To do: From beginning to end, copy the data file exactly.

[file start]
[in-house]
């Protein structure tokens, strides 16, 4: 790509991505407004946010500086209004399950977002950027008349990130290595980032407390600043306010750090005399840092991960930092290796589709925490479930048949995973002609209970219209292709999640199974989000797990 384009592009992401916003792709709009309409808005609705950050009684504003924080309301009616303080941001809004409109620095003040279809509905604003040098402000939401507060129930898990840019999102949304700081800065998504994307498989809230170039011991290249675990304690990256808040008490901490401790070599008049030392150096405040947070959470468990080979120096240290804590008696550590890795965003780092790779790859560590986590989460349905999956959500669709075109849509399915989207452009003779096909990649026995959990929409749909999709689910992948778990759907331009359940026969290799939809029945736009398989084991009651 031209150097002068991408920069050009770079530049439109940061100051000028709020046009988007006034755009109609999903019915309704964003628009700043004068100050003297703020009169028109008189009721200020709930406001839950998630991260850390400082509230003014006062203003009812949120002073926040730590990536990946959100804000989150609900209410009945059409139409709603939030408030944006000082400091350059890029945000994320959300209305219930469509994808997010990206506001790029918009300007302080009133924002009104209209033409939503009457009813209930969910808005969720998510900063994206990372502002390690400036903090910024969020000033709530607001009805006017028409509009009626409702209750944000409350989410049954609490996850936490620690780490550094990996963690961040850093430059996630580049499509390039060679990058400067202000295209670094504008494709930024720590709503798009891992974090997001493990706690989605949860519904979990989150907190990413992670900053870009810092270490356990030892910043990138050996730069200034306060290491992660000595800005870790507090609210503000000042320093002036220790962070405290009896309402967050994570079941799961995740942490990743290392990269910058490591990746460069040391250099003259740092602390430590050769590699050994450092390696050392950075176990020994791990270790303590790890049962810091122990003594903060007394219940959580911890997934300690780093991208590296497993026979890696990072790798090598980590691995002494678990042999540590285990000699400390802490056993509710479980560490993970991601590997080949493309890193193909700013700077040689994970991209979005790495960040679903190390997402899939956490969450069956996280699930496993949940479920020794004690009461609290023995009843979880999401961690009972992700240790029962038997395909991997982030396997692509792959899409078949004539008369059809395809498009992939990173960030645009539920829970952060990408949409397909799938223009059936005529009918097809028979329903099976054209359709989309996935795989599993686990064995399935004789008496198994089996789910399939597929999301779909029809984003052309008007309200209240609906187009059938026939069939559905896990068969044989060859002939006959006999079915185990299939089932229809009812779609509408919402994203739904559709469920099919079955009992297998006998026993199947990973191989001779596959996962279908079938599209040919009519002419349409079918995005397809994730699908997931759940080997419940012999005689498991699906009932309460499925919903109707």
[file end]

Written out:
[in-house]
């Protein structure tokens, strides 16, 4: 790509991505407004946010500086209004399950977002950027008349990130290595980032407390600043306010750090005399840092991960930092290796589709925490479930048949995973002609209970219209292709999640199974989000797990 384009592009992401916003792709709009309409808005609705950050009684504003924080309301009616303080941001809004409109620095003040279809509905604003040098402000939401507060129930898990840019999102949304700081800065998504994307498989809230170039011991290249675990304690990256808040008490901490401790070599008049030392150096405040947070959470468990080979120096240290804590008696550590890795965003780092790779790859560590986590989460349905999956959500669709075109849509399915989207452009003779096909990649026995959990929409749909999709689910992948778990759907331009359940026969290799939809029945736009398989084991009651 031209150097002068991408920069050009770079530049439109940061100051000028709020046009988007006034755009109609999903019915309704964003628009700043004068100050003297703020009169028109008189009721200020709930406001839950998630991260850390400082509230003014006062203003009812949120002073926040730590990536990946959100804000989150609900209410009945059409139409709603939030408030944006000082400091350059890029945000994320959300209305219930469509994808997010990206506001790029918009300007302080009133924002009104209209033409939503009457009813209930969910808005969720998510900063994206990372502002390690400036903090910024969020000033709530607001009805006017028409509009009626409702209750944000409350989410049954609490996850936490620690780490550094990996963690961040850093430059996630580049499509390039060679990058400067202000295209670094504008494709930024720590709503798009891992974090997001493990706690989605949860519904979990989150907190990413992670900053870009810092270490356990030892910043990138050996730069200034306060290491992660000595800005870790507090609210503000000042320093002036220790962070405290009896309402967050994570079941799961995740942490990743290392990269910058490591990746460069040391250099003259740092602390430590050769590699050994450092390696050392950075176990020994791990270790303590790890049962810091122990003594903060007394219940959580911890997934300690780093991208590296497993026979890696990072790798090598980590691995002494678990042999540590285990000699400390802490056993509710479980560490993970991601590997080949493309890193193909700013700077040689994970991209979005790495960040679903190390997402899939956490969450069956996280699930496993949940479920020794004690009461609290023995009843979880999401961690009972992700240790029962038997395909991997982030396997692509792959899409078949004539008369059809395809498009992939990173960030645009539920829970952060990408949409397909799938223009059936005529009918097809028979329903099976054209359709989309996935795989599993686990064995399935004789008496198994089996789910399939597929999301779909029809984003052309008007309200209240609906187009059938026939069939559905896990068969044989060859002939006959006999079915185990299939089932229809009812779609509408919402994203739904559709469920099919079955009992297998006998026993199947990973191989001779596959996962279908079938599209040919009519002419349409079918995005397809994730699908997931759940080997419940012999005689498991699906009932309460499925919903109707």